Some time ago we wrote an article heavily criticising the concept of Electrolyte Tablets on the basis that they don’t fuel performance and aren’t particularly effective as a source of hydration either. They also contain artificial sweeteners, which are generally a hot topic of debate – at TORQ we choose not to use them. We don’t want to cover old ground too much, but we thought we’d raise the topic again in the context of the humble Energy Drink, because it seems really clear to us that if the electrolyte tablet had been invented first, should the energy drink have come along in its wake, it would have been lauded as the greatest breakthrough in exercise science for years…
Within this brief article we’re going to talk about how the carbohydrate in an energy drink not only fuels your performance, but also provides exceptional hydration characteristics through a process called ‘facilitated hydration’. Furthermore, we demonstrate how much of a no-brainer it is from a financial perspective to incorporate an energy drink over alternative fuelling methods. Everyone who rides a bike regularly should undoubtedly have a pouch of this golden formula in their cupboard. Please note that when we refer to ‘Energy Drink’ we are referring to a proper performance isotonic energy drink intended for use by athletes and physically active people, not the caffeine and taurine-charged leisure drinks that are driving our kids crazy!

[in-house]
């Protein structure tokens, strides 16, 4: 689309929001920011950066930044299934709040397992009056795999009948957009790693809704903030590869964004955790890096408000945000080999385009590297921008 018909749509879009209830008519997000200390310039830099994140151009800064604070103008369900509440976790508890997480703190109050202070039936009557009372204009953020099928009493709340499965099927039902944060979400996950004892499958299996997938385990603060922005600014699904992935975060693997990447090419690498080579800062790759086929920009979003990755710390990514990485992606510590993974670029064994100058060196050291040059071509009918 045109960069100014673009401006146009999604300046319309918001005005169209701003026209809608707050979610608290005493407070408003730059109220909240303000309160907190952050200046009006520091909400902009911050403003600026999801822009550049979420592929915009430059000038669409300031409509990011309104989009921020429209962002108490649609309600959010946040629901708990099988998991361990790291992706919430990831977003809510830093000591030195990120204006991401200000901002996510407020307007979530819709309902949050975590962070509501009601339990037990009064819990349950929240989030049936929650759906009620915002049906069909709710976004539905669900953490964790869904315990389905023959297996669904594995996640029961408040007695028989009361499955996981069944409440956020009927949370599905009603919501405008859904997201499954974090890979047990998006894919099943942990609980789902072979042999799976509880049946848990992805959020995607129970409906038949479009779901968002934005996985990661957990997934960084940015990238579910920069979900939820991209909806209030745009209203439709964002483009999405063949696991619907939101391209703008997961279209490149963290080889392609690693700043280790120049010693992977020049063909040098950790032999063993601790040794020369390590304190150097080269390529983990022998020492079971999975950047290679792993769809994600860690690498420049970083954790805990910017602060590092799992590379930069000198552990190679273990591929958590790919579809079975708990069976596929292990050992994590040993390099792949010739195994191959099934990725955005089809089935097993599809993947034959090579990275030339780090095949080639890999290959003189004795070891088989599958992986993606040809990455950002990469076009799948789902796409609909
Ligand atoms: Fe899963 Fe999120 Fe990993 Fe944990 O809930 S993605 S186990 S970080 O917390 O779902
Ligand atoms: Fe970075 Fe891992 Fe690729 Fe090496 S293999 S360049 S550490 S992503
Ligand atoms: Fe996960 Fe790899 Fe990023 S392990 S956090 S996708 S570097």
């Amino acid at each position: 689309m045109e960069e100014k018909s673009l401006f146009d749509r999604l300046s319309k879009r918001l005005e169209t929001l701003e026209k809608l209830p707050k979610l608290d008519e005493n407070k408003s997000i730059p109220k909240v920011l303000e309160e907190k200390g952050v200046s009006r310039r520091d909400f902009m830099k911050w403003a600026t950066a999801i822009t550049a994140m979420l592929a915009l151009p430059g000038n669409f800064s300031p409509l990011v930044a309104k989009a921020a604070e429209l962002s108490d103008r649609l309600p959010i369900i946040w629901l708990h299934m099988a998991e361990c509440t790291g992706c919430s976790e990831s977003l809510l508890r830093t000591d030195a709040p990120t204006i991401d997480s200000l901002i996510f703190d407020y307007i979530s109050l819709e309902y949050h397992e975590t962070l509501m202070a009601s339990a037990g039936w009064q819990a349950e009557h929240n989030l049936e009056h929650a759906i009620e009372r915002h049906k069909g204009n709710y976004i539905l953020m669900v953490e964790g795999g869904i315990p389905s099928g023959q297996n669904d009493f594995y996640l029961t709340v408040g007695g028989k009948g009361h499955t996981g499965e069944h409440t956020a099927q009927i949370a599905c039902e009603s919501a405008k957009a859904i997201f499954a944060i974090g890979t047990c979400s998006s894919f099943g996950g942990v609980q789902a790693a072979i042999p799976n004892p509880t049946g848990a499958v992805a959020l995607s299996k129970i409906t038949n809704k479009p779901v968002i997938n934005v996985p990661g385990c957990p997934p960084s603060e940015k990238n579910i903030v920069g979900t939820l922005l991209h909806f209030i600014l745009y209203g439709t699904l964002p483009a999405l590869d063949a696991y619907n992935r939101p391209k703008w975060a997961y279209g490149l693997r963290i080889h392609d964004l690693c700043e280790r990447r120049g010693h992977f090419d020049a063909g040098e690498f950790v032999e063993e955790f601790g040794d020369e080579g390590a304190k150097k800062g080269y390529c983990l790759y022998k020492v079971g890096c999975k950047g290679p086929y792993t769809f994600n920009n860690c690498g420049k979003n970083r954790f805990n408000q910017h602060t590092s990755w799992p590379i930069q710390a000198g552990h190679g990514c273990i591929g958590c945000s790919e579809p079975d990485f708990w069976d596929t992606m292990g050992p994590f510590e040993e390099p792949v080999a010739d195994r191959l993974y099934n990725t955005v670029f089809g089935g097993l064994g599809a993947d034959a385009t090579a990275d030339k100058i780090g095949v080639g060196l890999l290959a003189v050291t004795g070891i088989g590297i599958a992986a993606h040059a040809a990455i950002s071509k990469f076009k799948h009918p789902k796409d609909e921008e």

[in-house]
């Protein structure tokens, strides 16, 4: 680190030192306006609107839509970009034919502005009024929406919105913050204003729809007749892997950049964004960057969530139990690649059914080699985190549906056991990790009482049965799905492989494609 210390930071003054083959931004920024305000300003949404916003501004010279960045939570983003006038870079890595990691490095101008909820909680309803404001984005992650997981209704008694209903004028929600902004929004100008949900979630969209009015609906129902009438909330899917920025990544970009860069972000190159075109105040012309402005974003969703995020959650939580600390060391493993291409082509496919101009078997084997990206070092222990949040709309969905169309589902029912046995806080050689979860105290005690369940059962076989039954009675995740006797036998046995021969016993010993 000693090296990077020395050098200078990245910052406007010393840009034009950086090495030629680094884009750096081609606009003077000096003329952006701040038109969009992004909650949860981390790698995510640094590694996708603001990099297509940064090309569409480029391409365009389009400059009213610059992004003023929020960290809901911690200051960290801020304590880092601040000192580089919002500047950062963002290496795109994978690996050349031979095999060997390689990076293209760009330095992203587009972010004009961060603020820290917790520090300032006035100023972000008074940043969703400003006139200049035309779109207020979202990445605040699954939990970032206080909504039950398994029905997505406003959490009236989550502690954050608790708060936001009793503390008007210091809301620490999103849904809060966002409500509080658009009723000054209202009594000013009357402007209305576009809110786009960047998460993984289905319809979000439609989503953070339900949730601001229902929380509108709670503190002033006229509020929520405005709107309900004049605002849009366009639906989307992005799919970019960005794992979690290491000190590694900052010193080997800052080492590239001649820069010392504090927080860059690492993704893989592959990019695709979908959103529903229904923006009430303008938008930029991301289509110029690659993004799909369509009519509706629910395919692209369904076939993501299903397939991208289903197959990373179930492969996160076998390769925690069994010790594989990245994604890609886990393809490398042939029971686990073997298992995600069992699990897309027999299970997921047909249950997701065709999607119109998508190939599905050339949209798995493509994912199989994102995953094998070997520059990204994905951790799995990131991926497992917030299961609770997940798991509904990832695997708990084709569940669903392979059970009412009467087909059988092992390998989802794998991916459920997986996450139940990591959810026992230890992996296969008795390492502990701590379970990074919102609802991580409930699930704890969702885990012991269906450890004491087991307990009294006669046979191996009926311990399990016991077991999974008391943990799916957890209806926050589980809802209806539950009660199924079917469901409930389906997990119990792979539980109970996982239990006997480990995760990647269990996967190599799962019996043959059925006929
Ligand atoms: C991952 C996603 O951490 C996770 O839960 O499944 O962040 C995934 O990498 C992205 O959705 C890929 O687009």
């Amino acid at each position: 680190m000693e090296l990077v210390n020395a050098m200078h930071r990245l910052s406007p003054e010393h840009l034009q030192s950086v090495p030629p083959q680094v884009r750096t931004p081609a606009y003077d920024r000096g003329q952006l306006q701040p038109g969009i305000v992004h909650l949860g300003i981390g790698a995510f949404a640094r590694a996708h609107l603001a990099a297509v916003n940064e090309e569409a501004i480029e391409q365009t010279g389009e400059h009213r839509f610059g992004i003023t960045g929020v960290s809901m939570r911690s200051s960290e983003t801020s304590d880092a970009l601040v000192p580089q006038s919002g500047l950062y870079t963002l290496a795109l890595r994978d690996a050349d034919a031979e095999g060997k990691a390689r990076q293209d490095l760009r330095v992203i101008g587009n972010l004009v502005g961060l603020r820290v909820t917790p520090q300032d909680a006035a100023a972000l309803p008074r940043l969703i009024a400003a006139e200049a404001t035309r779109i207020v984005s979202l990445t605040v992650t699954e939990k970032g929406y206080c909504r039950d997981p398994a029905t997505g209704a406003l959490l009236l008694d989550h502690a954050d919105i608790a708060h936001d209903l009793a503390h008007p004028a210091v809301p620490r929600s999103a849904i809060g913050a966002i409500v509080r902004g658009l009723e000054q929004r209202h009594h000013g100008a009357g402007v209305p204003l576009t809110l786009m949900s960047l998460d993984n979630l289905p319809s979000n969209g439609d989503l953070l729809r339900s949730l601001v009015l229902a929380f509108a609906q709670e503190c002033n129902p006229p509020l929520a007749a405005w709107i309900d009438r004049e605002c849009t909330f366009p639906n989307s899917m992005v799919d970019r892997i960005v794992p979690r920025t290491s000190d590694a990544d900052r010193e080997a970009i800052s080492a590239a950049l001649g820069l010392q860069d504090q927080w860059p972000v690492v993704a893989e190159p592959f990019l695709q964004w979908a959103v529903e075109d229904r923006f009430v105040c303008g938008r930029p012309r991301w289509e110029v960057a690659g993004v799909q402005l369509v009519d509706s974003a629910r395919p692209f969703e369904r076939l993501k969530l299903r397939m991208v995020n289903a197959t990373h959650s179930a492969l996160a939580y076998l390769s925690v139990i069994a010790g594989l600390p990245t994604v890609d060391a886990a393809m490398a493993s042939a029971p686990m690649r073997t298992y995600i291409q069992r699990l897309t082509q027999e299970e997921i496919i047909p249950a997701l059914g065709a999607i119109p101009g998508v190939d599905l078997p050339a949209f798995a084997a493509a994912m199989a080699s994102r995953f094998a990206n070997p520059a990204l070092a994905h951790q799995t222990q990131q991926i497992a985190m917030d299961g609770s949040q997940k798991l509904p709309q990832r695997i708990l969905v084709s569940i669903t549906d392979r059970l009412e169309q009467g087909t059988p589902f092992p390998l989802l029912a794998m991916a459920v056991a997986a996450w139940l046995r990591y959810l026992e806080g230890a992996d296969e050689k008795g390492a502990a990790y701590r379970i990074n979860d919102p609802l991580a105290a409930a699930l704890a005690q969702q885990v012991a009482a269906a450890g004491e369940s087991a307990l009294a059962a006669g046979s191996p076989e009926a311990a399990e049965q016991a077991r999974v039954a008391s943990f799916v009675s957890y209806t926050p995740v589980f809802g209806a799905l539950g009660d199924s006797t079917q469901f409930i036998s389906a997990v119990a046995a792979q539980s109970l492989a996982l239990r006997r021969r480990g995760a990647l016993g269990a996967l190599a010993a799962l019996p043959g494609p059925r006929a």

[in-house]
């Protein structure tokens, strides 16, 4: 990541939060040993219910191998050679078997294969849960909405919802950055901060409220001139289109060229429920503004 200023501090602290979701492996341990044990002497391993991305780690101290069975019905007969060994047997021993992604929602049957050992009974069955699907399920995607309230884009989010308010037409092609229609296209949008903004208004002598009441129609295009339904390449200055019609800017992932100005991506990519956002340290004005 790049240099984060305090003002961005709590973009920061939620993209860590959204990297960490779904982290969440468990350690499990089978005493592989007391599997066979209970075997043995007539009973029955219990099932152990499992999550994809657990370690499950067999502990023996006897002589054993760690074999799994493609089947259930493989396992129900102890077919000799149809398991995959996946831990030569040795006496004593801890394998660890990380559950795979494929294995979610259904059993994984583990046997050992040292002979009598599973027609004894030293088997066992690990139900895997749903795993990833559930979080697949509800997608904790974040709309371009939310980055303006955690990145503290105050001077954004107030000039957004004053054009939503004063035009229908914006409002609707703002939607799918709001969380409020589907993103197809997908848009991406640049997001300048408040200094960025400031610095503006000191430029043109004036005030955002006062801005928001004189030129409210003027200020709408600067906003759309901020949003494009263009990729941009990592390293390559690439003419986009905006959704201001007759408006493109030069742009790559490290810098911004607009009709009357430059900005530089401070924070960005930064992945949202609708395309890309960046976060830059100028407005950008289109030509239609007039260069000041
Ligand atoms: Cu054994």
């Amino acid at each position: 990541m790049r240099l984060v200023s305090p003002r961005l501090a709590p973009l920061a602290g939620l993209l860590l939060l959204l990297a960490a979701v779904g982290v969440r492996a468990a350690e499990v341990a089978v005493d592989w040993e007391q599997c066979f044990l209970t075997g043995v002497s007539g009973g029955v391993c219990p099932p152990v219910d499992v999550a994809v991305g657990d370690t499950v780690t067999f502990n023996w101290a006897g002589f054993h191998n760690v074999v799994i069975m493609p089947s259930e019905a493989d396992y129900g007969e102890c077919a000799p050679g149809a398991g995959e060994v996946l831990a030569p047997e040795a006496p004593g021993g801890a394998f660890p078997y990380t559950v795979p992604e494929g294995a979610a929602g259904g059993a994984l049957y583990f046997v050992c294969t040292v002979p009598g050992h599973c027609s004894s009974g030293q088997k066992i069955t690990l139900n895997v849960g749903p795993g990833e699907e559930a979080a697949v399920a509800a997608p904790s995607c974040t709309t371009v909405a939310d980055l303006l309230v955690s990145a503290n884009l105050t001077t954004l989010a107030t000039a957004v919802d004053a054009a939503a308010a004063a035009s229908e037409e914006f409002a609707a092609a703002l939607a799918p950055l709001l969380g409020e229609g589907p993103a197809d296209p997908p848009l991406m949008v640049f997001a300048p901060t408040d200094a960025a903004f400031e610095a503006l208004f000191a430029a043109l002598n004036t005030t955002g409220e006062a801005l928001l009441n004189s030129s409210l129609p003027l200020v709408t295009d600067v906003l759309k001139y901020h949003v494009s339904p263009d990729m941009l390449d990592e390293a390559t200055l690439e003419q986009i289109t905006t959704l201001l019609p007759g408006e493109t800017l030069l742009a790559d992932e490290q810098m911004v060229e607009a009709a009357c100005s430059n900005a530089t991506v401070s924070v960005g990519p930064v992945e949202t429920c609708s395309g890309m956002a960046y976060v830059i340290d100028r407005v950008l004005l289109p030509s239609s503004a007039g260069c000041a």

Since we’re referring to an energy drink here, let’s use our own isotonic TORQ Energy Drink as an example (why wouldn’t we). It contains all 5 electrolytes within research-recommended levels* (sodium, chloride, potassium, magnesium and calcium), which is more than most electrolyte tablets. Let’s not split hairs though and assume for the sake of argument that both our energy drink and an electrolyte tablet have the same electrolyte levels. Both products are added to 500ml of water, so its reasonable to conclude from this that the electrolyte and water content of the 2 drinks are exactly the same.
Let’s now look at the differences. An electrolyte tablet will also include some effervescent/bulking agents and perhaps some anti-caking agent as well as a calorie-free artificial sweetener of some kind. The result is a product with little or no calories in it at all. On the other hand an energy drink will contain a good measure of carbohydrate. In the case of our TORQ Energy Drink, every 500ml of energy drink contains 30grams of carbohydrate equating to around 120Kcals. There are no bulking agents, effervescent agents or anti-caking agents.
What does the carbohydrate do? It has 2 primary purposes. The first is to provide an exogenous source of fuel (exogenous means ‘from an external source’ so not from stores within the body) and this process is fundamental if you’re wanting to feel good and perform well in endurance activities. We could spend a long time explaining the concept, but it’s much easier for all of us if you take the time to watch this video:
So fuelling is very important. What if your exercise sessions are quite short and high intensity, surely all you need is hydration with no calories and this could easily be served by an electrolyte tablet? In principle this is right, because providing you’ve consumed a diet generally rich in carbohydrate and are well rested, you won’t need to take on exogenous carbohydrate for fuelling, because you’ll have sufficient stored away in your muscles and liver. There is however a 2nd primary purpose of carbohydrate and that is to assist in the hydration process. Once again, rather than rambling on, it’s much easier if you watch this very short video (it’s much briefer than the last one):